Iceland at Frankfurt Book Fair, Opens on Political Note Skip to content

Iceland at Frankfurt Book Fair, Opens on Political Note

Icelanders have learned their lessons from the banking collapse with the economy’s restoration including their membership application to the European Union, according to Foreign Minister of Germany Guido Westerwelle’s opening speech at the Frankfurt Book Fair yesterday evening.


Icelandic authors at the opening ceremony.

This year Iceland is the fair’s guest of honor, which is being held for the 63rd time. Icelandic authors Arnaldur Indridason and Gudrún Eva Mínervudóttir also spoke at the opening, as did President of Iceland Ólafur Ragnar Grímsson and Mayor of Frankfurt Petra Roth, Fréttabladid and Morgunbladid report.

In his address, Indridason said that Icelanders are thankful and humble for being able to present their literature at the Frankfurt Book Fair and Mínervudóttir pointed out that Icelanders are a literary nation, however raising concern over recent news of the difference in literacy between the genders of elementary school children.

Westerwelle’s speech garnered considerable attention because of how political it was. He also directed his words towards other EU member states, declaring that the crisis they currently face is the continent’s largest in six decades, and urged politicians to be brave in fighting the crisis, reports.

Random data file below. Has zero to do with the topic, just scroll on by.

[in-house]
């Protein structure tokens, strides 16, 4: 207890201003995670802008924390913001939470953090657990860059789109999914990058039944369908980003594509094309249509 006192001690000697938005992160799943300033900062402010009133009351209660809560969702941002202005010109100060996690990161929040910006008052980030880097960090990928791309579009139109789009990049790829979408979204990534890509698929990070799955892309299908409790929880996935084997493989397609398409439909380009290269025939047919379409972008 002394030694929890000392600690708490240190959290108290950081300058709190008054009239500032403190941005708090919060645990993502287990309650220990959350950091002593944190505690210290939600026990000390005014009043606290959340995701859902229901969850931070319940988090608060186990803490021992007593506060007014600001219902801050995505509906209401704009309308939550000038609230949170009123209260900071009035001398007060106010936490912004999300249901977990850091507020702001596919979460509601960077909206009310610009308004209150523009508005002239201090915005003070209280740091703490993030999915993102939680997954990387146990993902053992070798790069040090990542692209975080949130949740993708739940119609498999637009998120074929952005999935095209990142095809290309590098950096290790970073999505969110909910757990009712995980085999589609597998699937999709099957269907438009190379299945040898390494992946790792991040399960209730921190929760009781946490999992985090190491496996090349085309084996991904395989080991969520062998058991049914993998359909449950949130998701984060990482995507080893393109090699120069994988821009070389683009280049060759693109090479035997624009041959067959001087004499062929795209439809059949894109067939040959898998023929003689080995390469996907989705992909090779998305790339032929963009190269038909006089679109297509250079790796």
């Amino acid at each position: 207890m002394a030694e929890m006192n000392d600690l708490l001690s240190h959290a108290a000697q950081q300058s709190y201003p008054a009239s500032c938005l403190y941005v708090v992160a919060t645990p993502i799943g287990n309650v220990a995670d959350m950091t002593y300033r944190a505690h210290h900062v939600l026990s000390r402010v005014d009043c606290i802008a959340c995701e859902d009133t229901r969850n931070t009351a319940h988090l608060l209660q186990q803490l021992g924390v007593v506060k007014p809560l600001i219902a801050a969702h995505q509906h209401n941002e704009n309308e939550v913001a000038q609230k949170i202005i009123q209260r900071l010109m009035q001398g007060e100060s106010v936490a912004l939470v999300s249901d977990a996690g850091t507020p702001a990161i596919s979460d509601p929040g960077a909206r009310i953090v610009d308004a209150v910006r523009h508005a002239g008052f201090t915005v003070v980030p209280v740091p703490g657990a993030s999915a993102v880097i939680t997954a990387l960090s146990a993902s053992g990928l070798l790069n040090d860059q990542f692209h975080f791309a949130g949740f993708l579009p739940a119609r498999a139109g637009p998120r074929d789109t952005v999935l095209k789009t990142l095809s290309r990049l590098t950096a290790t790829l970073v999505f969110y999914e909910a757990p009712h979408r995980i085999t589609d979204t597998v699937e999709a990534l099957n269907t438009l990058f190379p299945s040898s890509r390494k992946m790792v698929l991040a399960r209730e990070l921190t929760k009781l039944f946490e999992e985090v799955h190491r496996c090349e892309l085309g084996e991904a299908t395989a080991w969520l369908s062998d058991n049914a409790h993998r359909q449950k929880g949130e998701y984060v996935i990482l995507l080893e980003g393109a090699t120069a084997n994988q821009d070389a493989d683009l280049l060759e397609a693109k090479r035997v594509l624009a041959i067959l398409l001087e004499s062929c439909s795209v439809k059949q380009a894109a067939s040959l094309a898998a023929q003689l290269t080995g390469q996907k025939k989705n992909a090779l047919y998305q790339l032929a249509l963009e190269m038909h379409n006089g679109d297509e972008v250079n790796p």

The opening. From left to right: Prof. Dr. Gottfried Honnefelder, Westerwelle, Grímsson and his wife, Dorrit Moussaieff.

The solution does not lie in increased patriotism, Westerwelle stated, but rather increased collaboration among European nations.

Economic administration must be better coordinated to encourage economic growth with stricter budgetary policy and automatic sanctions for debt offenders, he added, also declaring full support for Iceland’s membership application to the EU.

According to Fréttabladid, Westerwelle is in favor of a speedy application process. He met both his Icelandic counterpart, Foreign Minister Össur Skarphédinsson and President Grímsson at the Frankfurt Book Fair’s opening ceremony.



The Icelandic pavilion. Photos by Bernhild Vögel.

It is the largest book fair in the world with around 7,500 exhibitors from more than 110 countries. It is expected that up to 200,000 people will visit the Icelandic pavilion.

Icelandic authors are already reaping the benefits of Iceland being this year’s guest of honor and have enjoyed much attention from foreign publishers.

Iceland Review will also be present at the book fair with our Germany correspondent Bernhild Vögel presenting our publications to attendees at hall 5.0, A933. The fair will continue throughout this weekend.

Click here to read other news relating to the Frankfurt Book Fair and here to read more about Iceland’s EU application.


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